Adults with congenital heart disease at increased stroke risk

By Bianca Nogrady
Adults with a history of congenital heart disease are at significantly greater risk of stroke than the general population, a Canadian study has found.

A retrospective study of 29,638 adults with congenital heart disease showed the risk of ischaemic stroke was 12-fold greater in women and ninefold greater in men with congenital heart disease before the age of 54 years, compared with the age-standardised general population. The risk of haemorrhagic stroke was fivefold higher in women and more than sixfold higher in men with congenital heart disease before the age of 54 years.

The risks of ischaemic and haemorrhagic stroke were also increased in individuals with congenital heart disease aged 55 to 64 years, but to a much lesser degree, according to the study findings, published in Circulation.

The greatest risk factors for stroke among individuals with congenital heart disease were heart failure (which had a relatively greater impact in those aged 18 to 49 years), diabetes and recent myocardial infarction. Severe and left-sided cardiac lesions were also associated with a higher cumulative risk of stroke during adulthood than shunt- and right-sided lesions.

Commenting on the study, molecular cardiologist Professor Diane Fatkin said that although the finding of an increased risk of stroke was not in itself unexpected, the risk factors were.

‘The most surprising finding was that the risk factors for stroke were not directly related to any aspects of the underlying congenital heart disease,’ said Professor Fatkin, from the Victor Chang Cardiac Research Institute in Sydney. ‘So it didn’t find that a major risk factor is having a large atrium or history of arrhythmia – factors that we might expect could be potential complications of the congenital heart disease.’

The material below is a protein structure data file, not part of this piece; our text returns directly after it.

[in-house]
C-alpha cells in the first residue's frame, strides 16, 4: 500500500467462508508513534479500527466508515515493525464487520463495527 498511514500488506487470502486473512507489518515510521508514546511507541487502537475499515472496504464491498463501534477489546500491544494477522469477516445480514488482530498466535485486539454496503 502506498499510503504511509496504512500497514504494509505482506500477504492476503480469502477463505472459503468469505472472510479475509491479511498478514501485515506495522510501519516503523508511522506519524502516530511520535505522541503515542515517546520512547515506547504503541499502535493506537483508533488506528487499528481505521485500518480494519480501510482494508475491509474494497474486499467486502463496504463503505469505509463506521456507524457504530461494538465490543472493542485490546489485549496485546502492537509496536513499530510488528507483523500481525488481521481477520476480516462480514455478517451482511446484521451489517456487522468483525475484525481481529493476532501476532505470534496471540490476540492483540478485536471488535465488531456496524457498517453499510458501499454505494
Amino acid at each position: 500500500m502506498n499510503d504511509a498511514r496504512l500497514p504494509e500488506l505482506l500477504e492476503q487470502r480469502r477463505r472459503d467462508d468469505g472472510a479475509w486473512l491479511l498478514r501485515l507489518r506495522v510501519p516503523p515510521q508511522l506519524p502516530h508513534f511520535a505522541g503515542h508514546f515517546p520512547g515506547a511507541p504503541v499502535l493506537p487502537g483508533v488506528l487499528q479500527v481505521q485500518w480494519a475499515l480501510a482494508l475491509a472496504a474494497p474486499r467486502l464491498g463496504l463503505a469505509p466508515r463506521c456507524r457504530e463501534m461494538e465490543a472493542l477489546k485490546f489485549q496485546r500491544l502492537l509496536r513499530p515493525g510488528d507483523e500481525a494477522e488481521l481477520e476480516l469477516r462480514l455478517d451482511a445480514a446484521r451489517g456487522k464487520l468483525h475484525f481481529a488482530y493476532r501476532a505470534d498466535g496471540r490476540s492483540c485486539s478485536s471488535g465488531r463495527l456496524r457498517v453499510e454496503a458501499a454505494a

Professor Fatkin told Medicine Today this was most likely because some of the potential congenital heart disease-related risk factors were absorbed into the dominant risk factor of heart failure.

‘For example, atrial fibrillation is something we would expect as a complication of many types of congenital heart disease but atrial fibrillation might have been buried by the heart failure term,’ she said.

Professor Fatkin said the bottom line of the study was that adults with a history of congenital heart disease should automatically be considered at high risk of stroke and managed accordingly.

Circulation 2015; 132: 2385-2394.

Picture credit: © Zephyr/SPL.